Nov 17, 2004 Minutes
Present: Chair Stone, Senators Sawey, Rao, Homeyer, Gillis, Montondon, Hazlewood, Fleming, Bell-Metereau Warms,
Guests: University Star reporter
Meeting was called to order at .
The senate heard developmental leave applications.
Senate approved the PAAG memo with no revisions.
PAAG items for December 1st:
Workload policy should be distributed to the faculty, and this has not been done. We will ask how the provost thinks this should be assigned.
Chair Stone will look up the section revisions.
Provost Moore may not be aware of this change in policy.
Equity policy is moving forward, with the provost studying the issue.
Is the top administration now settled?
What has happened with those who are no longer vice presidents?
What is the status of the role of the chair document? The committee will convert current recommendations into a PPS. The first meeting of the new committee is December 7, dead day.
Chair Stone did check on the building priority, and the fine arts center is no longer second. First is undergraduate building, second is the Round Rock building, and third is infrastructure. Fourth is the fine arts building.
Chair Stone said that the master plan is still in development. Deferred maintenance may constitute the $45 million in infrastructure.
These will come from HEAF funding.
Request from Dr. Estaville:
Dr. Estaville has asked that the senate remove certain negative comments from chair evaluations published on the Faculty Senate website. He may sue the university, which could result in depositions of faculty senators. He has contacted our office, Bill Fly, and Van Wyatt.
Senator Hazlewood said that he has been treated no differently from any other chair or dean, so until there is a restraining order, we should leave the comments on the website.
Senator Rao suggested allowing a rebuttal space for people who have been evaluated.
Senator Shah asked how long this rebuttal process would continue.
Senator Warms asked if faculty were informed that their comments would be published on the senate website, and Chair Stone said that they were informed, assuming they read the cover letter. Senator Warms suggested that someone might not have been aware of the fact that they would be published.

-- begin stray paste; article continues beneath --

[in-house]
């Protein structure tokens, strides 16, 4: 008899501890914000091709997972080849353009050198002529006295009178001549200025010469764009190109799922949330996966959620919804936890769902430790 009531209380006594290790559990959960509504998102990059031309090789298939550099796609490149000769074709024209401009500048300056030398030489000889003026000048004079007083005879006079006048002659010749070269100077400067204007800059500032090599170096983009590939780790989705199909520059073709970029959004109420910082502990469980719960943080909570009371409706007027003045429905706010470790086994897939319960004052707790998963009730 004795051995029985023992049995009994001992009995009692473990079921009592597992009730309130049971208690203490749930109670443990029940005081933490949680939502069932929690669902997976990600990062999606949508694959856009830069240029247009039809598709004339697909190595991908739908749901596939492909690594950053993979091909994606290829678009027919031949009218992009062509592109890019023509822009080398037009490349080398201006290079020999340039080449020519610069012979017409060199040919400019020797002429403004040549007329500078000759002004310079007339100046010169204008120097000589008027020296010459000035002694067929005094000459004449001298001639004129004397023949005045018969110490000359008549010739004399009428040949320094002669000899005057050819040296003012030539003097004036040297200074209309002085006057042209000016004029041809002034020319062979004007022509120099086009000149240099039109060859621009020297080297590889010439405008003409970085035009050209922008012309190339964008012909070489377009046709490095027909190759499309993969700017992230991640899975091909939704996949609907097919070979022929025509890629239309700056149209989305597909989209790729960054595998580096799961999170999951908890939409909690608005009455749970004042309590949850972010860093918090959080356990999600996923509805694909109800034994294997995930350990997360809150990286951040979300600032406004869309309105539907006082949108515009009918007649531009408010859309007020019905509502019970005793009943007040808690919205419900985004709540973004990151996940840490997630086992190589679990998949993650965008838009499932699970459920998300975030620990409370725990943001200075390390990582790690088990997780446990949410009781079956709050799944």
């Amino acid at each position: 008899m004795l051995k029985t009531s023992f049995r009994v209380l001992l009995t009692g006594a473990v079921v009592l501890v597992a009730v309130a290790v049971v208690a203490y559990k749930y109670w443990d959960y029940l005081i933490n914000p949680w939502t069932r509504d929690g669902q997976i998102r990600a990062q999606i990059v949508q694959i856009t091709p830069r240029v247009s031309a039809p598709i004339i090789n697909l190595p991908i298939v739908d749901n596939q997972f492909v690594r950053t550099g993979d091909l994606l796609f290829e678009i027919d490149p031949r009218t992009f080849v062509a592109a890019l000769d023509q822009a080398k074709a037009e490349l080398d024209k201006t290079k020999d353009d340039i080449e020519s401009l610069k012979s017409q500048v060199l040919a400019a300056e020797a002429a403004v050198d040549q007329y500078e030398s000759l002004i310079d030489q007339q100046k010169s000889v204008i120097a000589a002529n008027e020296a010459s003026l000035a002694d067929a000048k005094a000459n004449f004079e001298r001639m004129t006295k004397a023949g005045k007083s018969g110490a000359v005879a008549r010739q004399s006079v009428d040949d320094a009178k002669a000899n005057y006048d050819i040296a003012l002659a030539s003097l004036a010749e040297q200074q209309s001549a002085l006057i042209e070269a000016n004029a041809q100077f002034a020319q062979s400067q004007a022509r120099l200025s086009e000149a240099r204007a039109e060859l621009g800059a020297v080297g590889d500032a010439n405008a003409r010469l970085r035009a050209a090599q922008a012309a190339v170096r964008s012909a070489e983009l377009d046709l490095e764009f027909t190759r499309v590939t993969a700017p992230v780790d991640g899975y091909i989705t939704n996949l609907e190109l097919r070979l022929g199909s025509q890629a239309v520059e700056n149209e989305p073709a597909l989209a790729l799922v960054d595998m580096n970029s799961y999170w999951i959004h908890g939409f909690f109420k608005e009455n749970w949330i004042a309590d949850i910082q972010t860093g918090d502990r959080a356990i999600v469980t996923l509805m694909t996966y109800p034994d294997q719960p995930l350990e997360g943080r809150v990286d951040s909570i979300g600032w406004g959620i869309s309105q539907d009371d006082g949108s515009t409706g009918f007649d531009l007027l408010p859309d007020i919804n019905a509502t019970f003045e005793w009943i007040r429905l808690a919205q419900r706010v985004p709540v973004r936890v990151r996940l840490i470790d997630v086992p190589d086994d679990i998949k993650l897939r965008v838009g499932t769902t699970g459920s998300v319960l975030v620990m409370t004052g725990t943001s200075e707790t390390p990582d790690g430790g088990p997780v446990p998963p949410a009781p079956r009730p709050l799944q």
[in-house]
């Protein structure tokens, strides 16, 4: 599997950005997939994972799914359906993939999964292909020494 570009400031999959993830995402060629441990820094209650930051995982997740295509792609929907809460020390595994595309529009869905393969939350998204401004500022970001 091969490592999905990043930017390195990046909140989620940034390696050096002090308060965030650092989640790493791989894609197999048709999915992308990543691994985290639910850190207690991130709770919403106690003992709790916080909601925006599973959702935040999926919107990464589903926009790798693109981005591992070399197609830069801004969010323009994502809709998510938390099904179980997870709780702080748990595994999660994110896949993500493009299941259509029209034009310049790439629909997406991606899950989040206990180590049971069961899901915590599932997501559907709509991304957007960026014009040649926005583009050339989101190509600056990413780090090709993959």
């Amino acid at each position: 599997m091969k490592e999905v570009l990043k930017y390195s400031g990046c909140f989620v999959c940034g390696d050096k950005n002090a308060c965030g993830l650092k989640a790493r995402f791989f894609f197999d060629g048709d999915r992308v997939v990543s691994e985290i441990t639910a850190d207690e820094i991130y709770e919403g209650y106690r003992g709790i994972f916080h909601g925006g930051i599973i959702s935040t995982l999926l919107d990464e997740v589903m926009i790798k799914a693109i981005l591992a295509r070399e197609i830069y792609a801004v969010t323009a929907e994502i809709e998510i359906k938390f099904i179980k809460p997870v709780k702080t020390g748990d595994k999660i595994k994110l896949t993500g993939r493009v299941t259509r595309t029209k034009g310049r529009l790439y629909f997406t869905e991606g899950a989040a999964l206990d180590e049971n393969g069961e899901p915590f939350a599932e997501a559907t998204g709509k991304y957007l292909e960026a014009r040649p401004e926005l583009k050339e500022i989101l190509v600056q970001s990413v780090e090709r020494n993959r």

Senator Rao asked why we didn’t use a password to keep it from being available to the public at large, but Senator Stone said that it was an open records document.
Chair Stone said that we are publishing perceptions, not “facts.” We can decline to remove the comments, move to remove them, or develop a policy on the issues.
Senator Warms said that he had a problem with people being able to say anything they like.
Senator Homeyer asked what the alternative was, since she did not want to restrict faculty from making comments.
Senator Conroy suggested having a committee consider the issue, and academic governance was suggested as a standing committee that might reasonably look at this.
Senator Warms said that it would be better to have a standing policy, but Chair Stone said that any policy could be changed each year anyway.
Senator Hazlewood and Sawey moved and seconded to table the discussion. Motion passed by majority vote.
Constitution Subcommittee Interim Report:
Constitution Subcommittee Interim Report:
On behalf of the Constitution Subcommittee, Senator Conroy requested feedback on the constitutional definition of faculty voters. The current definition of faculty voters is faculty, exclusive of assistant instructors, who